Bros. This was a contractor’s private bus garage by the rail station in the 1920s.
Theobald’s Grove Station. Opened 1891 by the Great Eastern Railway. It is now Between Cheshunt and Turkey Street
on One Railway. It was opened on the Churchbury Loop which and
Called ‘Theobald’s Grove’ because there was already a Waltham Cross station. It
is built on a curve carried on blue brick arches. There were two original entrances,
and a booking office and an original name board survived on the up platform until
the 1950s. In closed in 1909 but reopened in 1915 for munitions workers. It
closed again in 1919 and was used as housing. It opened once again in 1960. Since
then it has been refurbished and altered with the waiting rooms replaced by shelters.
The bases of the original building survive behind new brick walls. The original
booking office, and the stairways remain but the old down side is fenced off.
The Goods yard was at the London end and opened in 1900. A single
track served it going down to ground level.
It closed in 1966 and is now the.
Car park and some housing.
Signal box – this which handled movements in and out
of the goods yard. Removed in the 1950s.
The Close is built on the site of the old Vicarage, sold by the local church in order to finance new buildings.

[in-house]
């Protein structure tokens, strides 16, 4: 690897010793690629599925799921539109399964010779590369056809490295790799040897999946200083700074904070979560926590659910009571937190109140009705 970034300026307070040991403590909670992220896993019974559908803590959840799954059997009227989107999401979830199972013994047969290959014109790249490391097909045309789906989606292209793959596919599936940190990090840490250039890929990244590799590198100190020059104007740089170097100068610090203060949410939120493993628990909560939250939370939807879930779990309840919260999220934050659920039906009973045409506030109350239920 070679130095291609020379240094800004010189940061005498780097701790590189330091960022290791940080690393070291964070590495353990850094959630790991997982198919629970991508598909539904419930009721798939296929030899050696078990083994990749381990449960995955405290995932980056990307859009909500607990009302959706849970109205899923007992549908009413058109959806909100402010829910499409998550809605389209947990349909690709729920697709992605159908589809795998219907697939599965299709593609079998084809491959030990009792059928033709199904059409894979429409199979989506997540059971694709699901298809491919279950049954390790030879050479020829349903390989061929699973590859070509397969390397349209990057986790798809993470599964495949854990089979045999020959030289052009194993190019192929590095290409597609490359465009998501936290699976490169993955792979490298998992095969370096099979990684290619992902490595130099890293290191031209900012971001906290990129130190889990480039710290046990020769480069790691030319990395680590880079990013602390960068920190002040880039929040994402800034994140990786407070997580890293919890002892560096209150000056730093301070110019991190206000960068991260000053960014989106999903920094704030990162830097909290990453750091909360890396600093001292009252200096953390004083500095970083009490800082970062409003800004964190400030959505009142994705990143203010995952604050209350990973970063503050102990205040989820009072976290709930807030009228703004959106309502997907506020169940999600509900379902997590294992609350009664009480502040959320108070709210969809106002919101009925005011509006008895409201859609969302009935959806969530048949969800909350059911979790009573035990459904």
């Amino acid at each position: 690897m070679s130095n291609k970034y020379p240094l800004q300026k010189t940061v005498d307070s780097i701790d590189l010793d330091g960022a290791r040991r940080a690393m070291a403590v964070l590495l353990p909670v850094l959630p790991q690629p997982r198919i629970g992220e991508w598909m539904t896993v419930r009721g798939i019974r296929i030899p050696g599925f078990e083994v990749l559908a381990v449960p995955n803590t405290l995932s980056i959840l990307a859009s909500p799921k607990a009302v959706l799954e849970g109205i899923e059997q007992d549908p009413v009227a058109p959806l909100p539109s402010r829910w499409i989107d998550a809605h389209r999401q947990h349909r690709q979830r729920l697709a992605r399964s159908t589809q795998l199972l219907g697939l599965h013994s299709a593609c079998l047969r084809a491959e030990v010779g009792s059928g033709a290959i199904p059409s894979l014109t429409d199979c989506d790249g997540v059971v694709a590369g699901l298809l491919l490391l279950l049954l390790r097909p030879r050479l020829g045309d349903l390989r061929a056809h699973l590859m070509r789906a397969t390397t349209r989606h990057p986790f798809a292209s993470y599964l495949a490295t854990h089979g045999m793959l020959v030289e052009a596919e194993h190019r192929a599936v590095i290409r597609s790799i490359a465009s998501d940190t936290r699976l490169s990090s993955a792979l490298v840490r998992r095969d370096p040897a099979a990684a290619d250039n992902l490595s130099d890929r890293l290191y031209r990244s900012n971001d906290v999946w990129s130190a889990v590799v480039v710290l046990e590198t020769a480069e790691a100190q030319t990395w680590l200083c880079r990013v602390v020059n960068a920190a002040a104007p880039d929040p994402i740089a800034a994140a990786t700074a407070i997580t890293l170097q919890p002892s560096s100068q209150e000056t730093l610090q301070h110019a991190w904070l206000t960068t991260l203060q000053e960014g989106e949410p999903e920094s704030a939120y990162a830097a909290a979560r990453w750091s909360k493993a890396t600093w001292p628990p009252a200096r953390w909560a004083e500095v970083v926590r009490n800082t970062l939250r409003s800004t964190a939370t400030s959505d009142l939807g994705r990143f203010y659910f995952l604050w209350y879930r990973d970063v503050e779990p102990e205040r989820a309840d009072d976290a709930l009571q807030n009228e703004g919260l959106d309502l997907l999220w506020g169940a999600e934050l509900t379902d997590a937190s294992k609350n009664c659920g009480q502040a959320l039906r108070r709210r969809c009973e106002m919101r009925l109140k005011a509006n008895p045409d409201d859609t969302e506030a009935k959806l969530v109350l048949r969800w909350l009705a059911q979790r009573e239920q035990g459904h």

Holy Trinity Church of England Primary School. Replacing a
building in Trinity Lane
Stadium. This was a gravel pit and a tip which was
cleared for the football club in 1949. Two Nissen huts were erected at the
entrance. It was not an easy site and the club moved out to return in the mid
1950s when the site was drained and levelled and a Clubhouse built. Later a stand
was built followed by Floodlights and a function room. In 1982 seating was
installed with fittings and wood from an old Tottenham Hotspur stand.
Lodge. Built 1850 with the Meux crest on
Gates to Cedars Park. Were commissioned by the
local authority for Queen Elizabeth II's Golden Jubilee. They give a bronze
timeline of historical events in the park
A private house, this was a farmhouse from the 17th. Called Walkers
Farm. A fire mark on the façade is not genuine.
Halsey Masonic Hall, once known as Walnut Tree House. 18th
house with white painted stucco front.
37-39 Lea Valley Growers HQ and experimental station. Moved there
in 1957 and built the current building on the site of two cottages
British History online. Cheshunt
Cheshunt Football Club. Web site
Hertfordshire County Council. Web site
Holy Trinity School. Web site
Lewis.Industrial History of the Lea Valley. Growers
Pevsner and Cherry. Hertfordshire
Walford. Village London